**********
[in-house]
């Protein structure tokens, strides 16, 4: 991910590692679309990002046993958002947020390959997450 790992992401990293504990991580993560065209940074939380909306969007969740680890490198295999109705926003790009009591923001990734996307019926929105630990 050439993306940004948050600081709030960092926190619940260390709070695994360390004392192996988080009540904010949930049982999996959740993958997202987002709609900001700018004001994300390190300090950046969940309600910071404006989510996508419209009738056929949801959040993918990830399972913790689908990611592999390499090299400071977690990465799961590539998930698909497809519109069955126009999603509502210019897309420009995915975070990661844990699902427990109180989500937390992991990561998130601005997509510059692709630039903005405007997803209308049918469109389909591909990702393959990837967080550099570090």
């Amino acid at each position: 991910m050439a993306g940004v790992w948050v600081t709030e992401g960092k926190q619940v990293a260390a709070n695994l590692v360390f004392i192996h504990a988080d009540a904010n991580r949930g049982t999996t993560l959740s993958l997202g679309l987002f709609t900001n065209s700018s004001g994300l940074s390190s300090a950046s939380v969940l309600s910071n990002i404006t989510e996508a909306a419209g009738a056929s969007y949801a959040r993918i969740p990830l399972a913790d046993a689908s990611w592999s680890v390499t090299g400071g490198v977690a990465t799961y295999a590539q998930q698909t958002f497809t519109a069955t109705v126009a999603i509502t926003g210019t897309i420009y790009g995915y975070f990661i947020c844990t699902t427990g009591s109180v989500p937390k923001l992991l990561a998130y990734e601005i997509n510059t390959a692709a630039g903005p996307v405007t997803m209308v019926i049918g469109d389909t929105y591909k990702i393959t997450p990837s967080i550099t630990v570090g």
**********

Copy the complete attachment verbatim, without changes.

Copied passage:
[in-house]
């Protein structure tokens, strides 16, 4: 991910590692679309990002046993958002947020390959997450 790992992401990293504990991580993560065209940074939380909306969007969740680890490198295999109705926003790009009591923001990734996307019926929105630990 050439993306940004948050600081709030960092926190619940260390709070695994360390004392192996988080009540904010949930049982999996959740993958997202987002709609900001700018004001994300390190300090950046969940309600910071404006989510996508419209009738056929949801959040993918990830399972913790689908990611592999390499090299400071977690990465799961590539998930698909497809519109069955126009999603509502210019897309420009995915975070990661844990699902427990109180989500937390992991990561998130601005997509510059692709630039903005405007997803209308049918469109389909591909990702393959990837967080550099570090």
């Amino acid at each position: 991910m050439a993306g940004v790992w948050v600081t709030e992401g960092k926190q619940v990293a260390a709070n695994l590692v360390f004392i192996h504990a988080d009540a904010n991580r949930g049982t999996t993560l959740s993958l997202g679309l987002f709609t900001n065209s700018s004001g994300l940074s390190s300090a950046s939380v969940l309600s910071n990002i404006t989510e996508a909306a419209g009738a056929s969007y949801a959040r993918i969740p990830l399972a913790d046993a689908s990611w592999s680890v390499t090299g400071g490198v977690a990465t799961y295999a590539q998930q698909t958002f497809t519109a069955t109705v126009a999603i509502t926003g210019t897309i420009y790009g995915y975070f990661i947020c844990t699902t427990g009591s109180v989500p937390k923001l992991l990561a998130y990734e601005i997509n510059t390959a692709a630039g903005p996307v405007t997803m209308v019926i049918g469109d389909t929105y591909k990702i393959t997450p990837s967080i550099t630990v570090g």